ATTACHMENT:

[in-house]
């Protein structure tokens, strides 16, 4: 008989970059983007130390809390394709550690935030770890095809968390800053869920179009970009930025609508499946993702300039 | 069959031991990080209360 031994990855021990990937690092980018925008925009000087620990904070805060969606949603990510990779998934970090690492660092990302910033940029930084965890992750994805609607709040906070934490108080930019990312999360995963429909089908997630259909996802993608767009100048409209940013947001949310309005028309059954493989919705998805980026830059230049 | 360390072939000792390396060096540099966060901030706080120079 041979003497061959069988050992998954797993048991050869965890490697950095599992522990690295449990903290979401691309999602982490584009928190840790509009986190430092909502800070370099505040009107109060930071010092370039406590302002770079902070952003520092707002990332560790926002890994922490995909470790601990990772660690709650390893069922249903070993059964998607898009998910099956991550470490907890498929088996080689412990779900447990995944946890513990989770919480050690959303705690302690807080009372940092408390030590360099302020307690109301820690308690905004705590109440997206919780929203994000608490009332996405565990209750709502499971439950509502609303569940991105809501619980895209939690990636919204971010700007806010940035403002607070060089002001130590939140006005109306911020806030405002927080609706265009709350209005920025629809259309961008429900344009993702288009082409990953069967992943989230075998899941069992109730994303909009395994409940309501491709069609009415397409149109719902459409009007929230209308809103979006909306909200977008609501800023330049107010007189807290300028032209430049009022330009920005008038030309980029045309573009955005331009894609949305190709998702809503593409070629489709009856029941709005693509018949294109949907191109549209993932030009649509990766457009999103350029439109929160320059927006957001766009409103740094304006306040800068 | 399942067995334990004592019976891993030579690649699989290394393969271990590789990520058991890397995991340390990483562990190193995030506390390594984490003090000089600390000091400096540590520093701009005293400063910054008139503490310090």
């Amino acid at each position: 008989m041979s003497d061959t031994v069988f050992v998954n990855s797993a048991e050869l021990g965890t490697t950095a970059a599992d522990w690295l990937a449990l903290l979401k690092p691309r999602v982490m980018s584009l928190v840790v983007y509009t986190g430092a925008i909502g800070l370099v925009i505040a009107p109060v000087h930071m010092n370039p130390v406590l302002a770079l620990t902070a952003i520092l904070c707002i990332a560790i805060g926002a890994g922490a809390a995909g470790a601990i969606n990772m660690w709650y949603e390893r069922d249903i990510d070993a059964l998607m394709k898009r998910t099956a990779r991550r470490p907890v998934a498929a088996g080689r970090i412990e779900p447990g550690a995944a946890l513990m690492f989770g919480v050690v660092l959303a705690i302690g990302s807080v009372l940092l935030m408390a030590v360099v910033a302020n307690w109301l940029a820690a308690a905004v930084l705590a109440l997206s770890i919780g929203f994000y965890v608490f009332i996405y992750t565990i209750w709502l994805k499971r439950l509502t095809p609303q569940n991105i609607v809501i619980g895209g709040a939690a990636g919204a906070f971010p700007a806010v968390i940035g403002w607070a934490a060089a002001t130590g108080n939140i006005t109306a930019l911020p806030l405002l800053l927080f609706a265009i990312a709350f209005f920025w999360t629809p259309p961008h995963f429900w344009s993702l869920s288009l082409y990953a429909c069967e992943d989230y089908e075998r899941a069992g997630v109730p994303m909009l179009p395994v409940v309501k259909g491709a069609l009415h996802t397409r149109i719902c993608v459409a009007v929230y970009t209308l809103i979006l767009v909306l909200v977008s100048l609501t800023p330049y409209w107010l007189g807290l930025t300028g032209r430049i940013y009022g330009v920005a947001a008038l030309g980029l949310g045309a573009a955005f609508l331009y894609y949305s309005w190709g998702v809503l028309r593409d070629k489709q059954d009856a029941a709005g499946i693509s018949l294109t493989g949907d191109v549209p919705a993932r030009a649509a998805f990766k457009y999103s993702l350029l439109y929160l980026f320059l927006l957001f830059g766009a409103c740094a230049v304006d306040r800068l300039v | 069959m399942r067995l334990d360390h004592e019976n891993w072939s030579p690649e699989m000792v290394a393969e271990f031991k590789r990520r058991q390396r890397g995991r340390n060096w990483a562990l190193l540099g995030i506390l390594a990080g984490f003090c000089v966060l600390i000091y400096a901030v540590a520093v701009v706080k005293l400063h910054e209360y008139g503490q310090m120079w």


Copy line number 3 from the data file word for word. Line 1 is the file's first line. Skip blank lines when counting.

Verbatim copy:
């Amino acid at each position: 008989m041979s003497d061959t031994v069988f050992v998954n990855s797993a048991e050869l021990g965890t490697t950095a970059a599992d522990w690295l990937a449990l903290l979401k690092p691309r999602v982490m980018s584009l928190v840790v983007y509009t986190g430092a925008i909502g800070l370099v925009i505040a009107p109060v000087h930071m010092n370039p130390v406590l302002a770079l620990t902070a952003i520092l904070c707002i990332a560790i805060g926002a890994g922490a809390a995909g470790a601990i969606n990772m660690w709650y949603e390893r069922d249903i990510d070993a059964l998607m394709k898009r998910t099956a990779r991550r470490p907890v998934a498929a088996g080689r970090i412990e779900p447990g550690a995944a946890l513990m690492f989770g919480v050690v660092l959303a705690i302690g990302s807080v009372l940092l935030m408390a030590v360099v910033a302020n307690w109301l940029a820690a308690a905004v930084l705590a109440l997206s770890i919780g929203f994000y965890v608490f009332i996405y992750t565990i209750w709502l994805k499971r439950l509502t095809p609303q569940n991105i609607v809501i619980g895209g709040a939690a990636g919204a906070f971010p700007a806010v968390i940035g403002w607070a934490a060089a002001t130590g108080n939140i006005t109306a930019l911020p806030l405002l800053l927080f609706a265009i990312a709350f209005f920025w999360t629809p259309p961008h995963f429900w344009s993702l869920s288009l082409y990953a429909c069967e992943d989230y089908e075998r899941a069992g997630v109730p994303m909009l179009p395994v409940v309501k259909g491709a069609l009415h996802t397409r149109i719902c993608v459409a009007v929230y970009t209308l809103i979006l767009v909306l909200v977008s100048l609501t800023p330049y409209w107010l007189g807290l930025t300028g032209r430049i940013y009022g330009v920005a947001a008038l030309g980029l949310g045309a573009a955005f609508l331009y894609y949305s309005w190709g998702v809503l028309r593409d070629k489709q059954d009856a029941a709005g499946i693509s018949l294109t493989g949907d191109v549209p919705a993932r030009a649509a998805f990766k457009y999103s993702l350029l439109y929160l980026f320059l927006l957001f830059g766009a409103c740094a230049v304006d306040r800068l300039v | 069959m399942r067995l334990d360390h004592e019976n891993w072939s030579p690649e699989m000792v290394a393969e271990f031991k590789r990520r058991q390396r890397g995991r340390n060096w990483a562990l190193l540099g995030i506390l390594a990080g984490f003090c000089v966060l600390i000091y400096a901030v540590a520093v701009v706080k005293l400063h910054e209360y008139g503490q310090m120079w």